You are, after all, what you eat, according to popular belief. Nowhere is this more visible than in your teeth. This is since many foods and drinks can build plaque, which can cause severe tooth damage. Plaque is a bacteria-infested sticky substance that causes tooth decay and gum disease. Sugars trigger bacteria to generate acids that destroy the enamel of your teeth when you eat a sweet snack or meal. Cavities can form when the enamel wears away.
According to a recent study, drinking vast amounts of carbonated soda can be as bad for your teeth as smoking methamphetamine or crack cocaine. When carbonated sodas are consumed, plaque can produce more acid, which attacks the tooth enamel.
If you drink sugary drinks all day, your teeth will be coated in acid. It also dries up your mouth, resulting in less saliva. Dark-coloured beverages, such as Coca Cola have the potential to discolour or stain your teeth. Do not brush your teeth right after drinking a soda, as this can expedite deterioration.
The 5 Worst Foods for Your Teeth – Citrus Fruits
Oranges, grapefruits, and lemons are high in vitamin C, but their acid content can dissolve enamel, rendering teeth more susceptible to decay. Citric acid also may irritate mouth sores. Brushing your teeth right after consuming citrus fruits, like carbonated drinks, can grind the acid into your enamel and increase the risk of damage.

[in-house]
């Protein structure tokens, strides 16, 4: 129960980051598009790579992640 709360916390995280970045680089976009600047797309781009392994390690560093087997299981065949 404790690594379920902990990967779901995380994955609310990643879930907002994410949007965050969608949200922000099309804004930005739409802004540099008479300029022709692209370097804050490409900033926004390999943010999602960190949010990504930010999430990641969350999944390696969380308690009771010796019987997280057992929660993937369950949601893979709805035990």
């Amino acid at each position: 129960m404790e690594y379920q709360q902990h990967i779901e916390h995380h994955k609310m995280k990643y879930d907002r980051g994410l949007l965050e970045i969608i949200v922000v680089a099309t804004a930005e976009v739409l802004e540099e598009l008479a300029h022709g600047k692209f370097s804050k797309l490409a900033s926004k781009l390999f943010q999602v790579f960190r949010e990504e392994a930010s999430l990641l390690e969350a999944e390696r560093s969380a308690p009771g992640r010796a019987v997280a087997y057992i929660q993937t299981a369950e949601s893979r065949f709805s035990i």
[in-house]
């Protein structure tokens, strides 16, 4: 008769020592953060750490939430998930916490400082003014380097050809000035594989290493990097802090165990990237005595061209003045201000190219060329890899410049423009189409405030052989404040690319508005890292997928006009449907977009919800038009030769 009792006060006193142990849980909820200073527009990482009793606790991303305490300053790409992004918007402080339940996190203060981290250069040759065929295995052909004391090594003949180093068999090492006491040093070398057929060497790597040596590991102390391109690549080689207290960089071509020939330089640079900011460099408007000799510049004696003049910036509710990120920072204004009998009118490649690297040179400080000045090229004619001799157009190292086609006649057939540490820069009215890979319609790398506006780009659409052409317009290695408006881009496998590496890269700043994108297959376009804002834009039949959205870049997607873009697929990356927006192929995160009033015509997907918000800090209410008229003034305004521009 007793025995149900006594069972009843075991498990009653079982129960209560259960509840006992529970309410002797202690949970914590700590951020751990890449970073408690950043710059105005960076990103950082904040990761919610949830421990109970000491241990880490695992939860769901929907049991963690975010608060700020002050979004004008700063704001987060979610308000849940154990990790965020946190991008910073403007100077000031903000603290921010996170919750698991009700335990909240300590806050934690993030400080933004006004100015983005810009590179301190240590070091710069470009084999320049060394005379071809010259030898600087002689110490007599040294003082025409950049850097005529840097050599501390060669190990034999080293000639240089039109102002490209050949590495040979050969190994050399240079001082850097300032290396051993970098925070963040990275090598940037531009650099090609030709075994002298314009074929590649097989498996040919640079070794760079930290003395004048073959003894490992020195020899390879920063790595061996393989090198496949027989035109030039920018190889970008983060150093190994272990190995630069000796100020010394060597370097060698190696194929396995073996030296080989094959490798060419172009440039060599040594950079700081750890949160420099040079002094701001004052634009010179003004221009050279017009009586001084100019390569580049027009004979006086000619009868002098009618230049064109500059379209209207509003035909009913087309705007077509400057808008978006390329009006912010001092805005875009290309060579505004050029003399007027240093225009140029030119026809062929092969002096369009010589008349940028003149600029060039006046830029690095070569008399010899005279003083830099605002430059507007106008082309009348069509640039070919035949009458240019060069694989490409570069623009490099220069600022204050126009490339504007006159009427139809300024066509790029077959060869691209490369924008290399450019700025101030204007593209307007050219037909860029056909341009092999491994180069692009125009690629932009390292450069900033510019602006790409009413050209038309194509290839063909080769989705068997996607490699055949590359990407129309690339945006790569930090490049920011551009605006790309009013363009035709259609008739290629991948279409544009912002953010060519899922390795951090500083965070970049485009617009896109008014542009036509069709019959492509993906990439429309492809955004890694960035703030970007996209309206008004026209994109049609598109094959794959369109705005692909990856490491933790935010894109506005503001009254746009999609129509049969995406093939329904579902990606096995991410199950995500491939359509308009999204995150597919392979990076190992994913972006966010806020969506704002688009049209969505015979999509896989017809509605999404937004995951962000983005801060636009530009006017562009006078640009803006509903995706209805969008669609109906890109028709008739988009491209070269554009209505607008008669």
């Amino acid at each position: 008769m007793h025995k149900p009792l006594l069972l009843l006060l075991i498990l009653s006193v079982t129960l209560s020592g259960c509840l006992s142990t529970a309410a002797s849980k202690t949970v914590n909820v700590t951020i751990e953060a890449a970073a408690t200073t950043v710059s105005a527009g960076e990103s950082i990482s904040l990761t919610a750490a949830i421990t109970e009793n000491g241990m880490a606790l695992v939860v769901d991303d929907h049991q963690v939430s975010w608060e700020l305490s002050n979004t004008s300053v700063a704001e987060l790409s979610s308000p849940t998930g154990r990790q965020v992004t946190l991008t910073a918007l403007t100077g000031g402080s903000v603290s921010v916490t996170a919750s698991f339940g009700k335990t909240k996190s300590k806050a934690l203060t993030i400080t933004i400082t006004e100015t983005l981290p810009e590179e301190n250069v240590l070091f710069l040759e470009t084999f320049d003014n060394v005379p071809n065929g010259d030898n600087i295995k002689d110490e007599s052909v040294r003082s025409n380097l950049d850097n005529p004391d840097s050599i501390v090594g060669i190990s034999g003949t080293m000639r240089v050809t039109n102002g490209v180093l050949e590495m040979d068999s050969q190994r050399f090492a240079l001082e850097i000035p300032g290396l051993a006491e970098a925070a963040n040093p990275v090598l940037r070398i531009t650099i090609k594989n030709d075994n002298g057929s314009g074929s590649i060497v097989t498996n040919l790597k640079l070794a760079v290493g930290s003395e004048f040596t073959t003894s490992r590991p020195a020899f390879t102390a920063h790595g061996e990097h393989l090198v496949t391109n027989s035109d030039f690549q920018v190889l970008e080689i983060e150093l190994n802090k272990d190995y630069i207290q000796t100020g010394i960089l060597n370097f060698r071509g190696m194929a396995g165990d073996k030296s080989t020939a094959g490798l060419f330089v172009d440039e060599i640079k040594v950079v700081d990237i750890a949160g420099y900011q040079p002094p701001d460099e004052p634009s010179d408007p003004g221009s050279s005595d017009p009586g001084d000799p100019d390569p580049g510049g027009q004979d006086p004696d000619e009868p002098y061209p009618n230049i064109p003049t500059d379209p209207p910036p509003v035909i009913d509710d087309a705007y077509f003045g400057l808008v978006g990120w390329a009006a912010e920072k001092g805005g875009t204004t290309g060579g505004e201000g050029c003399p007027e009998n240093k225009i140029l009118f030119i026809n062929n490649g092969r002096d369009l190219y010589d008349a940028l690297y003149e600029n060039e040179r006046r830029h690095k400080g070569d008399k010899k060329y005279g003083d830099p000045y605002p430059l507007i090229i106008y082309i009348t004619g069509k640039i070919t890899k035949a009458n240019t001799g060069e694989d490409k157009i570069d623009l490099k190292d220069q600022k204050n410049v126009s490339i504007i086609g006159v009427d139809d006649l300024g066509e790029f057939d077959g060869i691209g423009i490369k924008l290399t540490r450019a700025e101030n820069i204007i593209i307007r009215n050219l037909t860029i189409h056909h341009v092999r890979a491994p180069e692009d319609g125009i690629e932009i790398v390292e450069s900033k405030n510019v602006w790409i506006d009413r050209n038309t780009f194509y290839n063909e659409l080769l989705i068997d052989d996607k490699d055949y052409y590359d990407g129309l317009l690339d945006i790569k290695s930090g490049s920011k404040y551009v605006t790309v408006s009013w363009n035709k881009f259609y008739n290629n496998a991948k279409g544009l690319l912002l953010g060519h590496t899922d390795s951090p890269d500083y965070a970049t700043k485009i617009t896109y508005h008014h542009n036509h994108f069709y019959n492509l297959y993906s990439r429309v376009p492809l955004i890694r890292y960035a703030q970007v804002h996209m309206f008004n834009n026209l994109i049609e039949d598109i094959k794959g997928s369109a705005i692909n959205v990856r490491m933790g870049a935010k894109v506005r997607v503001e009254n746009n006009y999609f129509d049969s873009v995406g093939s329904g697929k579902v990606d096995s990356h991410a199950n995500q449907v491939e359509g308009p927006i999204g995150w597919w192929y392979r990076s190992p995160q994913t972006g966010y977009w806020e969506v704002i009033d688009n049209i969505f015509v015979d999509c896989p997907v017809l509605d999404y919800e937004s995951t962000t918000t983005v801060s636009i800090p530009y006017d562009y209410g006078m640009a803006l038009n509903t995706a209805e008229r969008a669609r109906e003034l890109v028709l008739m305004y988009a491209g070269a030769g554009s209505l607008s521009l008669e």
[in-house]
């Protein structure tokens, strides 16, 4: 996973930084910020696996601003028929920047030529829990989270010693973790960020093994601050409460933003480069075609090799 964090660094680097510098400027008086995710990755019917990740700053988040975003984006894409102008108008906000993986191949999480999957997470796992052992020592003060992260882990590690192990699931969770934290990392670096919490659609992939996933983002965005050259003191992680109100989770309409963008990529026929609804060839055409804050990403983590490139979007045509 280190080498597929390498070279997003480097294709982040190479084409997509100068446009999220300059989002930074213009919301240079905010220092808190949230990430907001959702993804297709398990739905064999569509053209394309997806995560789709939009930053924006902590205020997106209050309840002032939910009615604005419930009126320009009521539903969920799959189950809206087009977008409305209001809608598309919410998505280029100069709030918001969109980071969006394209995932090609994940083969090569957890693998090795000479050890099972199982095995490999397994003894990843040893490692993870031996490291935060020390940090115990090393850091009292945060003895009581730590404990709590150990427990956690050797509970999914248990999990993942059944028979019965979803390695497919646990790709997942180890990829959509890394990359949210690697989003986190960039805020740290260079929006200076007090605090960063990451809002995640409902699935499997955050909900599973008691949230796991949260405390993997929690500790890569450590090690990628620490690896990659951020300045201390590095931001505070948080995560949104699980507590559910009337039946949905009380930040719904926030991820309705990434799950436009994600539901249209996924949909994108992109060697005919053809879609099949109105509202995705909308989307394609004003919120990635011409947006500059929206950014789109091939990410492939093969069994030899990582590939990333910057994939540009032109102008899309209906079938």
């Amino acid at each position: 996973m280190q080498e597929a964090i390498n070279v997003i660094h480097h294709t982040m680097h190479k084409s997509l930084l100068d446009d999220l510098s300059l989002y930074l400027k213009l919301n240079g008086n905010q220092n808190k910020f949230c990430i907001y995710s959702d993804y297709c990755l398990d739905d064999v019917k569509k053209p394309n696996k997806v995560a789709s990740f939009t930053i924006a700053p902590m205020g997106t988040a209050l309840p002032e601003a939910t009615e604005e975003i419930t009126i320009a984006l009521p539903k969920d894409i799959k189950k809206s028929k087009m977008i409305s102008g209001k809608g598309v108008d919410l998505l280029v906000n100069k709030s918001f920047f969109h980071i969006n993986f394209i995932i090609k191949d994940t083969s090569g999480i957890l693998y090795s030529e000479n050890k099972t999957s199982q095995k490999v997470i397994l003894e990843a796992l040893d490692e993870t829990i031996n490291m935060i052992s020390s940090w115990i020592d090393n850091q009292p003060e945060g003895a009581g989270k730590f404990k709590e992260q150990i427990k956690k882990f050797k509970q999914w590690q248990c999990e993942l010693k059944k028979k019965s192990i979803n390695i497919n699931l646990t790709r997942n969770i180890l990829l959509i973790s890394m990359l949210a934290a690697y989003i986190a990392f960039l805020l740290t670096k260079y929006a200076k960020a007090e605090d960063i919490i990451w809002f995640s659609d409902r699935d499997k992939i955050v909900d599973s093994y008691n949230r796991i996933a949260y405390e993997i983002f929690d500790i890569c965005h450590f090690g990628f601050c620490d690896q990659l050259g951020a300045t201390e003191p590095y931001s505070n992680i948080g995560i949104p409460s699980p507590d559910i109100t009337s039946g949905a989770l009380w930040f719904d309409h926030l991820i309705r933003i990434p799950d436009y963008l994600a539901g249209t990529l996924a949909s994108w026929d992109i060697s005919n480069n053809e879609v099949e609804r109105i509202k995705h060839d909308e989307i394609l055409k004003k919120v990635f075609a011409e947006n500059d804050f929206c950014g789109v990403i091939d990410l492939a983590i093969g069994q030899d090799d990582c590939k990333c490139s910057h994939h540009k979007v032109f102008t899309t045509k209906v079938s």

The carbohydrates in bread are broken down into sugar by saliva when you eat it. The bread has been turned into a gooey paste-like substance that sticks to the gaps between teeth. Cavities can result as a result of this. Choose whole wheat or other less-refined carbs options as these have fewer added sugars and are more difficult to break down.
The 5 Worst Foods for Your Teeth – Dried Fruits
Dried fruits are probably regarded as a healthful snack. Yet, many dried fruits are sticky, including apricots, peaches, and raisins. They become stuck and adhere to the teeth and fissures, leaving a lot of sugar residue. It’s also a better choice to consume the fresh types because they’re less sugary.
Hard & Sour Sweets
As you wait for hard candies to dissolve, they stay on your tongue for a long time, and there are no health benefits to consuming sweets. Hard sweets can also crack your teeth and cause wounds on the inside of your mouth.
Sour sweets contain a greater variety of more difficult acids on your teeth. Additionally, because they’re chewy, they adhere to your teeth for a more extended period, increasing the risk of decay.